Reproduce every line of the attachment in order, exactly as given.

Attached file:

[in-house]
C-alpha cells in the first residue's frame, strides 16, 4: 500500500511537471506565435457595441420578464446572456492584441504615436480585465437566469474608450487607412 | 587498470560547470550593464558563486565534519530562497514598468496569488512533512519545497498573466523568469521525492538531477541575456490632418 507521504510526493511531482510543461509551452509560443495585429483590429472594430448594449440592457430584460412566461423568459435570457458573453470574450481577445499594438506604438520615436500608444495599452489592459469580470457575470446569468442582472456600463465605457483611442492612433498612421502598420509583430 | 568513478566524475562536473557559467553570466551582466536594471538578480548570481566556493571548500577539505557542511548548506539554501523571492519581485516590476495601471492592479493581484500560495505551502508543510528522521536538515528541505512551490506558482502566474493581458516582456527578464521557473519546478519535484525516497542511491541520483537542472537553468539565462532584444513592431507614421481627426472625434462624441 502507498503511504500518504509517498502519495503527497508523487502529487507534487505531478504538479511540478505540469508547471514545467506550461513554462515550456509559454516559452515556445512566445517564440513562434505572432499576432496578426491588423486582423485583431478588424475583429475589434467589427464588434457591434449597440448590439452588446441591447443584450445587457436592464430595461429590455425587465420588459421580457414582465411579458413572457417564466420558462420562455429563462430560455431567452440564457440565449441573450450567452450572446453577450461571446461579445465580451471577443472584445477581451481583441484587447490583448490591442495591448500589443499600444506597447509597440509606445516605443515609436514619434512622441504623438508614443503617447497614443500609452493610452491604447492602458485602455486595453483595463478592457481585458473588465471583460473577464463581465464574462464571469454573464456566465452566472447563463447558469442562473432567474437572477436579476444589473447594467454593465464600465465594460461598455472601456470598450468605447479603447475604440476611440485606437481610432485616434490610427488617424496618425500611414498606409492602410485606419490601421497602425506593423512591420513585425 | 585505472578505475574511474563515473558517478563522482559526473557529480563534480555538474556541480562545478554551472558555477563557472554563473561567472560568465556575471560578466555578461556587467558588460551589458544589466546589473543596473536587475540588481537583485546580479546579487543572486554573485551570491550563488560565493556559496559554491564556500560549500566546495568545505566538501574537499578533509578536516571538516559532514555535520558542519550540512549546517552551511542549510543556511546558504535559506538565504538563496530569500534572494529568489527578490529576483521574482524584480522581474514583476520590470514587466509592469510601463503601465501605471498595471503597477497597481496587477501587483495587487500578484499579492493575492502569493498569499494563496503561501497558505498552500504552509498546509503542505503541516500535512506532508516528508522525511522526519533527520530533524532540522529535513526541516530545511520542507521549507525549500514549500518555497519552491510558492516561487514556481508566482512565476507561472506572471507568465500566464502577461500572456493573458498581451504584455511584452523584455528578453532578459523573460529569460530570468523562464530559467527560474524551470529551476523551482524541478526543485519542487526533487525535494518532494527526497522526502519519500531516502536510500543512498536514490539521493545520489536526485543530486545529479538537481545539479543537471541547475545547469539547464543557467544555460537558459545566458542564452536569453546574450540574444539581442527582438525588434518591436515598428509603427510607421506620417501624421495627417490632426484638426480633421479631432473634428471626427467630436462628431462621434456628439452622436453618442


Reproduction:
[in-house]
C-alpha cells in the first residue's frame, strides 16, 4: 500500500511537471506565435457595441420578464446572456492584441504615436480585465437566469474608450487607412 | 587498470560547470550593464558563486565534519530562497514598468496569488512533512519545497498573466523568469521525492538531477541575456490632418 507521504510526493511531482510543461509551452509560443495585429483590429472594430448594449440592457430584460412566461423568459435570457458573453470574450481577445499594438506604438520615436500608444495599452489592459469580470457575470446569468442582472456600463465605457483611442492612433498612421502598420509583430 | 568513478566524475562536473557559467553570466551582466536594471538578480548570481566556493571548500577539505557542511548548506539554501523571492519581485516590476495601471492592479493581484500560495505551502508543510528522521536538515528541505512551490506558482502566474493581458516582456527578464521557473519546478519535484525516497542511491541520483537542472537553468539565462532584444513592431507614421481627426472625434462624441 502507498503511504500518504509517498502519495503527497508523487502529487507534487505531478504538479511540478505540469508547471514545467506550461513554462515550456509559454516559452515556445512566445517564440513562434505572432499576432496578426491588423486582423485583431478588424475583429475589434467589427464588434457591434449597440448590439452588446441591447443584450445587457436592464430595461429590455425587465420588459421580457414582465411579458413572457417564466420558462420562455429563462430560455431567452440564457440565449441573450450567452450572446453577450461571446461579445465580451471577443472584445477581451481583441484587447490583448490591442495591448500589443499600444506597447509597440509606445516605443515609436514619434512622441504623438508614443503617447497614443500609452493610452491604447492602458485602455486595453483595463478592457481585458473588465471583460473577464463581465464574462464571469454573464456566465452566472447563463447558469442562473432567474437572477436579476444589473447594467454593465464600465465594460461598455472601456470598450468605447479603447475604440476611440485606437481610432485616434490610427488617424496618425500611414498606409492602410485606419490601421497602425506593423512591420513585425 | 585505472578505475574511474563515473558517478563522482559526473557529480563534480555538474556541480562545478554551472558555477563557472554563473561567472560568465556575471560578466555578461556587467558588460551589458544589466546589473543596473536587475540588481537583485546580479546579487543572486554573485551570491550563488560565493556559496559554491564556500560549500566546495568545505566538501574537499578533509578536516571538516559532514555535520558542519550540512549546517552551511542549510543556511546558504535559506538565504538563496530569500534572494529568489527578490529576483521574482524584480522581474514583476520590470514587466509592469510601463503601465501605471498595471503597477497597481496587477501587483495587487500578484499579492493575492502569493498569499494563496503561501497558505498552500504552509498546509503542505503541516500535512506532508516528508522525511522526519533527520530533524532540522529535513526541516530545511520542507521549507525549500514549500518555497519552491510558492516561487514556481508566482512565476507561472506572471507568465500566464502577461500572456493573458498581451504584455511584452523584455528578453532578459523573460529569460530570468523562464530559467527560474524551470529551476523551482524541478526543485519542487526533487525535494518532494527526497522526502519519500531516502536510500543512498536514490539521493545520489536526485543530486545529479538537481545539479543537471541547475545547469539547464543557467544555460537558459545566458542564452536569453546574450540574444539581442527582438525588434518591436515598428509603427510607421506620417501624421495627417490632426484638426480633421479631432473634428471626427467630436462628431462621434456628439452622436453618442